The Corner

Praetorian America

Listening to all of these bailouts, new subsidies, debt forgiveness plans, and novel spending ideas reminds one of the various wannabe emperors in the age of Pertinax at Rome, each on the dais bidding against each other with ever larger subsidies for the Praetorian Guard.

We’ve suddenly decided that the $700 billion guarantee was petty cash, and we might as well add on anything we want — and let someone else worry how to pay for it. Can’t someone at least warn us against mounting debt that got us into this mess, both personal and public — and offer up a detailed plan how to stop importing expensive energy, cut down on consumer credit card debt, rein in federal spending, demand budget surpluses to pay off accumulated national debt, and talk tough to people not to go into debt for a house unless they can make the payments?

Isn’t the conservative approach to warn that raising taxes in a recession is as idiotic as cutting them at a time of soaring annual deficits and national debt without promises of commensurate budget cuts? No one even meekly suggests that when the panic ends we should leave the rates alone, slash spending, and start paying off what we borrowed. Somehow “stimulus” and “priming the pump” have done away with any notion that a billion dollars used to be a lot of money.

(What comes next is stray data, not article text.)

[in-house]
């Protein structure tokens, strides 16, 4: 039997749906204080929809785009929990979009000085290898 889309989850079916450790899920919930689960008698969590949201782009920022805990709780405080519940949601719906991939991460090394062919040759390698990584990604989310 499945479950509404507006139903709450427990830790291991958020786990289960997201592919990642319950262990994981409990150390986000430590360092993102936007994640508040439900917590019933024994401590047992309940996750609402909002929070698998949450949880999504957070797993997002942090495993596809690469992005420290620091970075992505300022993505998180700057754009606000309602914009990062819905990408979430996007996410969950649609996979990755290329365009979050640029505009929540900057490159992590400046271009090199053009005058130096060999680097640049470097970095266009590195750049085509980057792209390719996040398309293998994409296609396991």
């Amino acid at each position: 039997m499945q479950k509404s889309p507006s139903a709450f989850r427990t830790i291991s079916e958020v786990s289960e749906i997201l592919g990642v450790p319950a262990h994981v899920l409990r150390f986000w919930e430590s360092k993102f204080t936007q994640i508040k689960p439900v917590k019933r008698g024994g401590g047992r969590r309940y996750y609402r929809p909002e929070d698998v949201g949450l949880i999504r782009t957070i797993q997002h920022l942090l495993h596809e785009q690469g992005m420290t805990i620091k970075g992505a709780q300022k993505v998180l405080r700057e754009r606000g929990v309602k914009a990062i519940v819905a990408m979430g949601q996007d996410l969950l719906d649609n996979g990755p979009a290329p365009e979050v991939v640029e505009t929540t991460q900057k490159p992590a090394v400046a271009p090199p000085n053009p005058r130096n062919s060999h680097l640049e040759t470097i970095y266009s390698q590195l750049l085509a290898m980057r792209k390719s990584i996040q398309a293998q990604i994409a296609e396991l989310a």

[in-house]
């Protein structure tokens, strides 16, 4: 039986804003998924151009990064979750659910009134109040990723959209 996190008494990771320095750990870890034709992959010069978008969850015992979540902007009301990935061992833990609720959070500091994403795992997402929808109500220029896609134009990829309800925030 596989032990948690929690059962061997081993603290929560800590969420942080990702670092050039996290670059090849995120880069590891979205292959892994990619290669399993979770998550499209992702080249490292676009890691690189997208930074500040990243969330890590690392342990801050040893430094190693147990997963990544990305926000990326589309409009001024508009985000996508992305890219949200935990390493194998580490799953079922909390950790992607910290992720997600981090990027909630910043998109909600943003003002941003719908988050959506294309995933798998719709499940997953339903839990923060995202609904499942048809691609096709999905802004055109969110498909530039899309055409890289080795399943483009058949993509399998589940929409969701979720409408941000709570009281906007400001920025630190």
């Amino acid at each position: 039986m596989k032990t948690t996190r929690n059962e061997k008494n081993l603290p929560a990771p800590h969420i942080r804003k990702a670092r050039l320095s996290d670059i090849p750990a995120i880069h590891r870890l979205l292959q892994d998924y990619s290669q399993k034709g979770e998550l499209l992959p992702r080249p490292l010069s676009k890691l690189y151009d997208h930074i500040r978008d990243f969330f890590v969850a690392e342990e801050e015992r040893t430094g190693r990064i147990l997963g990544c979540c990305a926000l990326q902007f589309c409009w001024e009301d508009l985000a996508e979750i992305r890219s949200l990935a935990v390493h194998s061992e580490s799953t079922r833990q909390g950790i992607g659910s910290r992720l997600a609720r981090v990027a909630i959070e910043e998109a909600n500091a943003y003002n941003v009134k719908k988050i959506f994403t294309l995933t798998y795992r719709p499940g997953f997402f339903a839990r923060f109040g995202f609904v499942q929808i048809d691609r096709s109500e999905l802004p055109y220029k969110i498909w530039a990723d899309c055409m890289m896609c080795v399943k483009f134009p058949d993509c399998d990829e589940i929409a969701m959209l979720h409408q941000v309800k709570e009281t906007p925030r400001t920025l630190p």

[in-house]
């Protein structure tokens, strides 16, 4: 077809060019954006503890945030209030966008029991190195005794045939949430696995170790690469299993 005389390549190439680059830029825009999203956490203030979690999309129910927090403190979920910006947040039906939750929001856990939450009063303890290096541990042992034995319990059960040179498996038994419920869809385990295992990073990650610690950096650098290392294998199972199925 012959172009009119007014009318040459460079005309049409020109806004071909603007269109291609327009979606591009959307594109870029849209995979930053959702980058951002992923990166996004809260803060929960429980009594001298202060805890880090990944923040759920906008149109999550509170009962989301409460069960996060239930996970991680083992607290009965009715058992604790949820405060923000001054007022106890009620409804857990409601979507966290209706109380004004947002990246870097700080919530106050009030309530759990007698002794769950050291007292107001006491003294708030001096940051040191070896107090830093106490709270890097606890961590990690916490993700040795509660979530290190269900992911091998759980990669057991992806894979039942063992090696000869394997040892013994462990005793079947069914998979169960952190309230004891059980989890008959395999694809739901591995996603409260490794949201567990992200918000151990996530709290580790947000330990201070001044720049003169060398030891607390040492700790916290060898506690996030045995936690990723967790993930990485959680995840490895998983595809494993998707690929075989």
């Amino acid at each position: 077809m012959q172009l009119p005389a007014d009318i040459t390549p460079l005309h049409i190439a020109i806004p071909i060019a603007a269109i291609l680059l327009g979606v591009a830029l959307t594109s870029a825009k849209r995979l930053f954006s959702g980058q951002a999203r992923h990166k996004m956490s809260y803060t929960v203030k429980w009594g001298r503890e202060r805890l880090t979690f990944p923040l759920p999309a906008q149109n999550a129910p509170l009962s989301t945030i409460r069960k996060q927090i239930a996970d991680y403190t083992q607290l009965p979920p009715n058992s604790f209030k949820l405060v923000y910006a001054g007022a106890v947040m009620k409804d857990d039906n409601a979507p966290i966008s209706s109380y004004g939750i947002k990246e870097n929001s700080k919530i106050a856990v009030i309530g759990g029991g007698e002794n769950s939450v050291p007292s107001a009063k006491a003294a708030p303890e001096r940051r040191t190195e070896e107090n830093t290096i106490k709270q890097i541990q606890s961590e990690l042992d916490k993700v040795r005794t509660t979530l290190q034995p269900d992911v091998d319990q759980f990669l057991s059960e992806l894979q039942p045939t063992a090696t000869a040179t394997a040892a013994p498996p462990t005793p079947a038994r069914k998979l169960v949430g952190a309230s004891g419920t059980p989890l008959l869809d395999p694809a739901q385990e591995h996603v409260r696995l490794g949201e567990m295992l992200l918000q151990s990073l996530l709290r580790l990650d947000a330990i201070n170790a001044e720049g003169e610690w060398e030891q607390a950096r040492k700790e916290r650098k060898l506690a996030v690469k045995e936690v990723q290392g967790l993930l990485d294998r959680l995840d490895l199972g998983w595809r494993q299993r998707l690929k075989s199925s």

All the catalysts for this panic: Wall Street’s obscene bonuses, Freddie and Fannie’s mortgage defaults, ever more unfunded entitlements and federal programs, serial rebates, and sky-high gas — they all have in common a national creed of borrowing to get things we want but haven’t earned. At some point one wonders whether there is a conservative left in the country who can at least offer a moral take on where we have descended, and promise that the federal government won’t offer any more spending it can’t pay for in cash, and that the public in their own private lives should start doing likewise. But in the present surreal landscape, we seem to want to borrow ever more to raise deficits even higher, without understanding that even balanced budgets won’t pay off the huge and growing debts we owe.

The current medicine is starting to seem a lot like the disease.

Victor Davis Hanson — NRO contributor Victor Davis Hanson is a senior fellow at the Hoover Institution and the author, most recently, of The Second World Wars: How the First Global Conflict Was Fought and Won.

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